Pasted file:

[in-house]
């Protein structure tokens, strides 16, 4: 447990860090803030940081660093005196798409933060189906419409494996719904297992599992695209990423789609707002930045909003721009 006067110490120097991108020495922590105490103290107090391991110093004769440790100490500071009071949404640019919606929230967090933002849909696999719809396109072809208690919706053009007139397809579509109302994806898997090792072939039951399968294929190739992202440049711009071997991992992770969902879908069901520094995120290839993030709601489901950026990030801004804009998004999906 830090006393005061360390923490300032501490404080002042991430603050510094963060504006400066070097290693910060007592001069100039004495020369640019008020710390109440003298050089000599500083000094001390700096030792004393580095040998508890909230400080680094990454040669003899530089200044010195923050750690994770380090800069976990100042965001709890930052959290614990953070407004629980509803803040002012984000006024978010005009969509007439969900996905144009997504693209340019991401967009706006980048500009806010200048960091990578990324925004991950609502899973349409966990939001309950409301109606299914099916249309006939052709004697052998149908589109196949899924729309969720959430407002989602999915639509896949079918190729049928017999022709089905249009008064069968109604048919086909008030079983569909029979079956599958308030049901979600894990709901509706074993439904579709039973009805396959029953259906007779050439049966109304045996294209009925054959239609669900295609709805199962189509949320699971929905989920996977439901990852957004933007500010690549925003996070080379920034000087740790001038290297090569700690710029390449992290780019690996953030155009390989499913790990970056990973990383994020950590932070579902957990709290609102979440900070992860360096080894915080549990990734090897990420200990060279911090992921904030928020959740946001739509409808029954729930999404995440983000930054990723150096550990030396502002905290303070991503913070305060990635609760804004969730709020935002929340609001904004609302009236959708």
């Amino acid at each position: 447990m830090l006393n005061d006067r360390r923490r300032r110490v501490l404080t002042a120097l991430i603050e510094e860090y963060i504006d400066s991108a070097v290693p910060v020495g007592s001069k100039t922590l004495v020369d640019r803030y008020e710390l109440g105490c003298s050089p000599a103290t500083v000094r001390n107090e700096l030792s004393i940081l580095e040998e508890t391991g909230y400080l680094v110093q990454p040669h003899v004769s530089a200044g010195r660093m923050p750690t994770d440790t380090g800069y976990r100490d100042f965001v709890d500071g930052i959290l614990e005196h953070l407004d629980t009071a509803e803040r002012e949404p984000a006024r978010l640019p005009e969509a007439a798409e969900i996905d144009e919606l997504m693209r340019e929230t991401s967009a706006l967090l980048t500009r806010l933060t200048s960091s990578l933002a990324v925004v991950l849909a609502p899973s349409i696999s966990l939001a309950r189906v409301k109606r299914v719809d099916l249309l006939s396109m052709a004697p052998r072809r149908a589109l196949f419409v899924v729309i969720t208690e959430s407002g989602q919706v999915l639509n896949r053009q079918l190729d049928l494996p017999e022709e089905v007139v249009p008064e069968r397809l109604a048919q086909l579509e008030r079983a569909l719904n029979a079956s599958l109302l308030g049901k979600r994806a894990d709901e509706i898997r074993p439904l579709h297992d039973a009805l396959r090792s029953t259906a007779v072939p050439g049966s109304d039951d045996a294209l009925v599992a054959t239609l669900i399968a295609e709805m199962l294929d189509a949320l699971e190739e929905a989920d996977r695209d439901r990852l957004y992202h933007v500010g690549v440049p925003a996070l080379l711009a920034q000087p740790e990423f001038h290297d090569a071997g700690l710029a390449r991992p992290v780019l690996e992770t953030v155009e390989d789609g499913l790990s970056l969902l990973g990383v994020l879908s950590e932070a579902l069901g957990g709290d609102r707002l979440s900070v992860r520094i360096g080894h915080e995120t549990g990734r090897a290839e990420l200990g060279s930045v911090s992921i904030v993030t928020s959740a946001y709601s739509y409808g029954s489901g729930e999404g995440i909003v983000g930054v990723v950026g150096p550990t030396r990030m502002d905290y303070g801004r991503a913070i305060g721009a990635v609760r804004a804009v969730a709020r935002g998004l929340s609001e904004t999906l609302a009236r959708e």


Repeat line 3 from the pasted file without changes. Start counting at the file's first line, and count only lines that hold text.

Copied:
């Amino acid at each position: 447990m830090l006393n005061d006067r360390r923490r300032r110490v501490l404080t002042a120097l991430i603050e510094e860090y963060i504006d400066s991108a070097v290693p910060v020495g007592s001069k100039t922590l004495v020369d640019r803030y008020e710390l109440g105490c003298s050089p000599a103290t500083v000094r001390n107090e700096l030792s004393i940081l580095e040998e508890t391991g909230y400080l680094v110093q990454p040669h003899v004769s530089a200044g010195r660093m923050p750690t994770d440790t380090g800069y976990r100490d100042f965001v709890d500071g930052i959290l614990e005196h953070l407004d629980t009071a509803e803040r002012e949404p984000a006024r978010l640019p005009e969509a007439a798409e969900i996905d144009e919606l997504m693209r340019e929230t991401s967009a706006l967090l980048t500009r806010l933060t200048s960091s990578l933002a990324v925004v991950l849909a609502p899973s349409i696999s966990l939001a309950r189906v409301k109606r299914v719809d099916l249309l006939s396109m052709a004697p052998r072809r149908a589109l196949f419409v899924v729309i969720t208690e959430s407002g989602q919706v999915l639509n896949r053009q079918l190729d049928l494996p017999e022709e089905v007139v249009p008064e069968r397809l109604a048919q086909l579509e008030r079983a569909l719904n029979a079956s599958l109302l308030g049901k979600r994806a894990d709901e509706i898997r074993p439904l579709h297992d039973a009805l396959r090792s029953t259906a007779v072939p050439g049966s109304d039951d045996a294209l009925v599992a054959t239609l669900i399968a295609e709805m199962l294929d189509a949320l699971e190739e929905a989920d996977r695209d439901r990852l957004y992202h933007v500010g690549v440049p925003a996070l080379l711009a920034q000087p740790e990423f001038h290297d090569a071997g700690l710029a390449r991992p992290v780019l690996e992770t953030v155009e390989d789609g499913l790990s970056l969902l990973g990383v994020l879908s950590e932070a579902l069901g957990g709290d609102r707002l979440s900070v992860r520094i360096g080894h915080e995120t549990g990734r090897a290839e990420l200990g060279s930045v911090s992921i904030v993030t928020s959740a946001y709601s739509y409808g029954s489901g729930e999404g995440i909003v983000g930054v990723v950026g150096p550990t030396r990030m502002d905290y303070g801004r991503a913070i305060g721009a990635v609760r804004a804009v969730a709020r935002g998004l929340s609001e904004t999906l609302a009236r959708e």